Stalkture
  1. Homepage
  2. pathofthepanther

#pathofthepanther hashtag

Posts attached with hashtag: #pathofthepanther

Gerald Thompson (@geraldsavesflorida) Instagram Profile Photo
geraldsavesflorida

Gerald Thompson

Sarasota, Florida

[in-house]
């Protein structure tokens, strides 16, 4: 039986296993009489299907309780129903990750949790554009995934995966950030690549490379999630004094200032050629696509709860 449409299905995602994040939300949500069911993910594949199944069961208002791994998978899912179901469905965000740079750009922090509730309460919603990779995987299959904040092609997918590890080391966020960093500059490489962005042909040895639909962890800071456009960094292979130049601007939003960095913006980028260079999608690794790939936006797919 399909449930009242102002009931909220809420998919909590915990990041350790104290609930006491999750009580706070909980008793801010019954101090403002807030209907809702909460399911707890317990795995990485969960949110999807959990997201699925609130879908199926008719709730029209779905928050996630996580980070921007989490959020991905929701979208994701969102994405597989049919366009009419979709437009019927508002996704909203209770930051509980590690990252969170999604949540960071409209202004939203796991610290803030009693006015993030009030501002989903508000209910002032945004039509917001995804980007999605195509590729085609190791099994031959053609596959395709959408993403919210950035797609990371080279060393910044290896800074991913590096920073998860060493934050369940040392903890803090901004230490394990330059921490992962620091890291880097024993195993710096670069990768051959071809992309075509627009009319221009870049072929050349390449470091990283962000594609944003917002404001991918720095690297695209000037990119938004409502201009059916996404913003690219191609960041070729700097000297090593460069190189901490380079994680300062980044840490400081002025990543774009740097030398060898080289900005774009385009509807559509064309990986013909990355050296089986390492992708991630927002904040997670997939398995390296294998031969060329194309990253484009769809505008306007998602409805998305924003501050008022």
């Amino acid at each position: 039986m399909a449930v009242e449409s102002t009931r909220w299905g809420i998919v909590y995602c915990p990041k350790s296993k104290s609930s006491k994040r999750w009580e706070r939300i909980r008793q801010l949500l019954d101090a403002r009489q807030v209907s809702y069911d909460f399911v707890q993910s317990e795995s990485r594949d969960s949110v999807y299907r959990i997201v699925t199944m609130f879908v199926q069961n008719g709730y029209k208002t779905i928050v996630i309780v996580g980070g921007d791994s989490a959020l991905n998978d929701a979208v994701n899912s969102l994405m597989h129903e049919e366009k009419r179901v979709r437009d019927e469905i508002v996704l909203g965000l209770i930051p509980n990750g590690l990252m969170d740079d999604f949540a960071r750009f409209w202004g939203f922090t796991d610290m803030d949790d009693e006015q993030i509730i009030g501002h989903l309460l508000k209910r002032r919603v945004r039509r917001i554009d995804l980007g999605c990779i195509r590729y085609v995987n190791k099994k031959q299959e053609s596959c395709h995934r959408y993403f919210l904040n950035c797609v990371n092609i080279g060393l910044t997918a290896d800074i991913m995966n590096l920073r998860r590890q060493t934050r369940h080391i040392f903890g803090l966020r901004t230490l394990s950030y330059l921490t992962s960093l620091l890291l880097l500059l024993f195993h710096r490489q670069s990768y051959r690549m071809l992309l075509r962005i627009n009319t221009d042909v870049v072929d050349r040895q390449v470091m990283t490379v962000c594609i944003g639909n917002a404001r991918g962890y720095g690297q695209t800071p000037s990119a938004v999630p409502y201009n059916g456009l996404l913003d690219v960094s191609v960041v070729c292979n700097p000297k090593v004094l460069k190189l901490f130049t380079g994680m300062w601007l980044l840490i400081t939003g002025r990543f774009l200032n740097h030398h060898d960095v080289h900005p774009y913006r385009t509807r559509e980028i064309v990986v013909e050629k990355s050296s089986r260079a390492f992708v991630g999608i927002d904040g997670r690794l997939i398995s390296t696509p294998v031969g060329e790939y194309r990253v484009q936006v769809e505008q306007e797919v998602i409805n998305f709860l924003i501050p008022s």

Listen, I get it, wasps can be terrible. I don't like them, and if I'm being completely honest, I never will. Their stings suck, they pick out inconvenient spots to build nests so you'll run into them, and they're @emily_sisk_ 's only natural predator. Just in the past two days at work, I got stung twice; one stung me on my hip theough my shirt deeply enough to actually make me bleed (which has never happened to me before), and one stung my face in just the right spot to give me a black eye. But my philosophy on nature is that I don't want to hate animal just because it's inconvenient to people. So I looked up why they're important, what niches they fill. ..... The main wasp we see around us in Florida that build nests like this are called Paper Wasps. They get their name because their nests are actually made of paper, which they create by combining small pieces of wood pulp with their saliva and then molding into the honeycomb shape of the nest. In this picture, you can even see the eggs that they lay in each hole in the nest. They serve two main roles in the ecosystem, the first being a major insect predator, providing top-down control on their prey. The ones here primarily feed on caterpillars and beetle larvae, carrying it back to the nest to feed their own larvae. As much as we love caterpillars and butterflies, they could completely denude areas of vegetation and eat already endangered plants into extinction. The second purpose of wasps is as pollinators; while their non-furry bodies don't pollinate as efficiently as their bee cousins, they do visit and pollinate a very wide variety of plants, both to feed on other insects and to satisfy their own need to feed on sugar-rich nectar. ..... The vast majority of wasps do not form colonies and pose 0 threat to humans. I'm not saying any of us need to go out and give a wasp a hug. But recognize that as much as we might sometimes wish for a world without them, the ecosystem is healthier with them. Take steps to help conserve them, like planting native plants and limiting any pesticide use.